Manhattan resident Leif Nelson has sued Miller Brewing Company for falsely representing that Foster’s is brewed in Australia. Brewing operations were moved to Texas in 2011.

    Finally, scientists at the University of Pennsylvania found that people drink more on days when they exercise more. Perhaps they’re drinking to extend the “buzz” that physical activity brings.

    The Friday Mash (Jam Session Edition)

    On this day in 1956, The Million Dollar Quartet—Elvis Presley, Jerry Lee Lewis, Carl Perkins, and Johnny Cash—got together at Sun Studio in Memphis. Years later, tracks from of this impromptu jam session were released as albums in the UK and, later, in the U.S.

    And now…The Mash! 

    We begin in London, Ontario, where Lewis Kent has become the first Beer Miler competitor to turn pro. The 22-year-old University of Western Ontario student signed a deal with Brooks, a shoe company.

    Good news for Star Trek fans. Shmaltz Brewery is releasing the latest beer in the officially-licensed Vulcan Ale series. It’s a red session IPA called The Genesis Effect, and unlike Romulan Ale, it’s legal.

    Stung by feminists’ reaction to Bud Light’s #UpForWhatever ad campaign, Anheuser-Busch InBev plans to air woman-friendly spots for its beer during next year’s Super Bowl.

    George Washington loved his beer—porter, in particular, and occasionally brewed his own. A notebook Washington kept while he was a 25-year-old officer in the Virginia militia contains a recipe for “small beer”.

    Journalist Dina Mishev got over her aversion to beer, at least for the time being, after hitting the Bend Ale Trail. The Trail has 16 breweries, all within walking or biking distance from one another.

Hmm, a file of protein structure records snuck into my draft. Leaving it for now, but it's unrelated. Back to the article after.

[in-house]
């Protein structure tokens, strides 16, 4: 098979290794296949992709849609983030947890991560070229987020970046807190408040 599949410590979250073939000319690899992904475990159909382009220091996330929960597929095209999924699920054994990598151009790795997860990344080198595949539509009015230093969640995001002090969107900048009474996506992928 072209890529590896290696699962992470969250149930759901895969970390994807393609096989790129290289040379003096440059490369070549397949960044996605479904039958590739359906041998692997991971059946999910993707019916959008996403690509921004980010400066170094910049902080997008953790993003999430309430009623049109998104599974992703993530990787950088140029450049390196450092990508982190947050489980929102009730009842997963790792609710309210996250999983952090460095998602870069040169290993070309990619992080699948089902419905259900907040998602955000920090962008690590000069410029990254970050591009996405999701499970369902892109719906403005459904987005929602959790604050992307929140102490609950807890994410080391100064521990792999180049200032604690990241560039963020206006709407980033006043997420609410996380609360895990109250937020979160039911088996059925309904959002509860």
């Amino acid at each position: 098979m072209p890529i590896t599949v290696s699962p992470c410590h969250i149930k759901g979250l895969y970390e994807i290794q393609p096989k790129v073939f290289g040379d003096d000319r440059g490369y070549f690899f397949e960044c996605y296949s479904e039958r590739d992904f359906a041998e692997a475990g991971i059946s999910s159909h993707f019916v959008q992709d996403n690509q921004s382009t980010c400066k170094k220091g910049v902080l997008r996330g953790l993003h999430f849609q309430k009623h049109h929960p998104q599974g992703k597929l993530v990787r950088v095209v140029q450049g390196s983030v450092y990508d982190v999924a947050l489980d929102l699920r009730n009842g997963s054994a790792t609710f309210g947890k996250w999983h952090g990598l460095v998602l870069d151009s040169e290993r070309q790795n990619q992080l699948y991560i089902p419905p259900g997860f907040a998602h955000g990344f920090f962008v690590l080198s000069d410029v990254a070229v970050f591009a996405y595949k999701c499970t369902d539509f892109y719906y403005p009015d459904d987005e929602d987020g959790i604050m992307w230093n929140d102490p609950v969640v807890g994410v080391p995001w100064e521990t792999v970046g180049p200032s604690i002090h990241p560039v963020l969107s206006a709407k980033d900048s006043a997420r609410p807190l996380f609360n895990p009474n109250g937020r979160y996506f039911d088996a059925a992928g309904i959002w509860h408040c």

In Milwaukee, Pabst Brewing Company’s 126-year-old bottling plant is being converted into apartments for college students. Unfortunately, the amenities won’t include free Blue Ribbon.

    Finally, Dogfish Head Brewery claims the distinction of having brewed the hoppiest beer on record. Hoo Lawd, an India pale ale, checks in at 658 International Bittering Units. Most IPAs fall in the 40-60 IBU range.

    The Friday Mash (Fantasia Edition)

    Seventy-five years ago today marked the premiere of Walt Disney’s Fantasia. The animated film opened to mixed reviews, but it is now considered one of the classic animated films of all time.

    And now….The Mash! 

    We begin in Great Britain, where a 2002 law granting excise tax breaks caused a proliferation of breweries. The country has more than 1,300, and ranks first world-wide in breweries per capita.

    Football fans will soon see something new in Bud Light commercials. The National Football League has changed its rules to allow the use of game footage involving active players.

    In Oregon, the craft brewing and newly-legalized marijuana industries have something in common: a proliferation of start-up businesses.

    Guinness will soon become an all-vegan beer. The brewery will stop using isinglass, a by-product of the fishing industry that’s used to clarify the beer and make yeast settle faster.

    Boston-area entrepreneur Adam Oliveri has started a boutique beer distribution business. His Craft Collective has already signed distribution contracts with 16 craft breweries from the Northeast.

    How dangerous is a “beer belly”? Depends on one’s fat distribution. Otherwise slim people with a beer belly run a much greater risk of serious health problems than obese people with one.

    Finally, San Diego Beer Week isn’t just an opportunity to taste great beer. It also gives new breweries a chance to introduce themselves. More than half of San Diego County’s 115 breweries are less than three years old.